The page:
CHICAGO (Reuters) - The Chicago Board Options Exchange Volatility Index, Wall Street’s main barometer of investor fear, ended at a record high on Thursday as U.S. stocks tumbled on concerns of a deep economic slowdown.
The so-called VIX rose 8.89 percent to 80.86, surpassing the previous record close of 80.06 set on October 27.
The VIX measures projected stock market volatility conveyed by Standard & Poor’s 500 index option prices and typically runs inversely to the S&P benchmark.
The VIX spiked higher when a wave of selling drove the S&P 500 to its lowest level since 1997.
As stock prices fell, pressured by ongoing worries about the financial sector and disappointing economic data, anxious investors were inclined to bid up index options to manage their stock market risk.
“Investors are prepared to pay ever increasing premiums to protect their long portfolios from further liquidation and forced selling,” said Andrew Wilkinson, senior market analyst at Interactive Brokers Group in Greenwich, Connecticut.
Wilkinson also said that many well-known stocks such as JPMorgan Chase and General Electric had sizable jumps in implied options volatility this morning, reflecting greater uncertainty for their share price prospects.
Economic data on Thursday reinforced the market gloom.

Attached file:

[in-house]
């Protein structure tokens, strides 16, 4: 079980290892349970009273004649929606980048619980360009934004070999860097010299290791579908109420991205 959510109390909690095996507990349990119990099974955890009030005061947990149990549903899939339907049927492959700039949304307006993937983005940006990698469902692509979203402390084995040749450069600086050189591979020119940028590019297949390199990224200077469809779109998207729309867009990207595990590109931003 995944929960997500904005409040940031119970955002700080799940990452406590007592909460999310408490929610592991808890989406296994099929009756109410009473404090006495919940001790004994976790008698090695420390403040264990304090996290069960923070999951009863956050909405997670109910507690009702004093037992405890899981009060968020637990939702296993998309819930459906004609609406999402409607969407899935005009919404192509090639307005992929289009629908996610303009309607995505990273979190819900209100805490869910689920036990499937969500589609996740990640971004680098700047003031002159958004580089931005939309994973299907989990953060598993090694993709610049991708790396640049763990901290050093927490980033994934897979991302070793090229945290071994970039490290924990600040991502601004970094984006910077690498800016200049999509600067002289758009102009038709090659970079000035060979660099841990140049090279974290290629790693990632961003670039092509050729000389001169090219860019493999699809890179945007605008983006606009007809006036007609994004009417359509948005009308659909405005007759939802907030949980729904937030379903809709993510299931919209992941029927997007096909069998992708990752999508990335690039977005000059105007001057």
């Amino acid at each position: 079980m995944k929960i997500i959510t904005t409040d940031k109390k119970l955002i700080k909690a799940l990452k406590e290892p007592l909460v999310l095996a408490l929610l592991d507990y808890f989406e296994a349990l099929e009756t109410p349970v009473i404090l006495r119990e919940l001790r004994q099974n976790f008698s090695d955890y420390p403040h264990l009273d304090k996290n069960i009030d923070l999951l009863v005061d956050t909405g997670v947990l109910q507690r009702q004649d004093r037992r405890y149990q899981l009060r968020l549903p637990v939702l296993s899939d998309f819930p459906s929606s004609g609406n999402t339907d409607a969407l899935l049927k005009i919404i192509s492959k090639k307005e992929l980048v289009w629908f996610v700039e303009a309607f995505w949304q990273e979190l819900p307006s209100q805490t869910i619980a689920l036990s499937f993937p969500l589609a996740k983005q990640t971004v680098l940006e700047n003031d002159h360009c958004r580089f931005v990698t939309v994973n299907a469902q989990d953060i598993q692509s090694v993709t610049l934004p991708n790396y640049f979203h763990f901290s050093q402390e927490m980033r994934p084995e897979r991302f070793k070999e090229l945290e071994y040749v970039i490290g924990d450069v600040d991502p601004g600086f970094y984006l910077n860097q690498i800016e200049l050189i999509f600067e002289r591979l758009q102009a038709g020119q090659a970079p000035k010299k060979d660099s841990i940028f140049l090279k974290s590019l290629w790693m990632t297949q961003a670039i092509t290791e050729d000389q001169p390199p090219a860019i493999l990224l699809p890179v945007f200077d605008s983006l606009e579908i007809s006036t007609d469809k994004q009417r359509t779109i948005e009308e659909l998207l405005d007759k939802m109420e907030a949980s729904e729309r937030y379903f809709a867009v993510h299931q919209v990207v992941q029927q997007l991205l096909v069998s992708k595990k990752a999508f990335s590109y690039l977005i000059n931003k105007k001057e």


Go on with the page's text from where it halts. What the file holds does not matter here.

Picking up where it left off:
The Conference Board’s index of Leading Economic Indicators fell to its lowest reading in four years in October, factory activity in the U.S. Mid-Atlantic region dropped to an 18-year low in November, and the number of American workers on the unemployment rolls jumped to a 16-year high last week.
The relentless sell-off in some of the largest financial institutions is another reason why risk perceptions have skyrocketed higher, said Frederic Ruffy, options strategist at New York-based Web information site WhatsTrading.com.
“Investors are very worried because it appears that the dust has not yet settled in the financial world. Panic is back,” he said.
In the options market, Ruffy noted volume was brisk due to November options expiration this Friday with about 11 million puts and 9 million calls traded on the U.S. options exchanges.
Meanwhile, in the options based on the volatility index, a few investors once again looked to higher strike calls to initiate positions in anticipation of greater volatility by year end, Wilkinson said.
For example in the December 100 VIX call strike, more than 1,500 contracts traded, boosting its existing open interest by a third.
Reporting by Doris Frankel, Editing by Chizu Nomiyama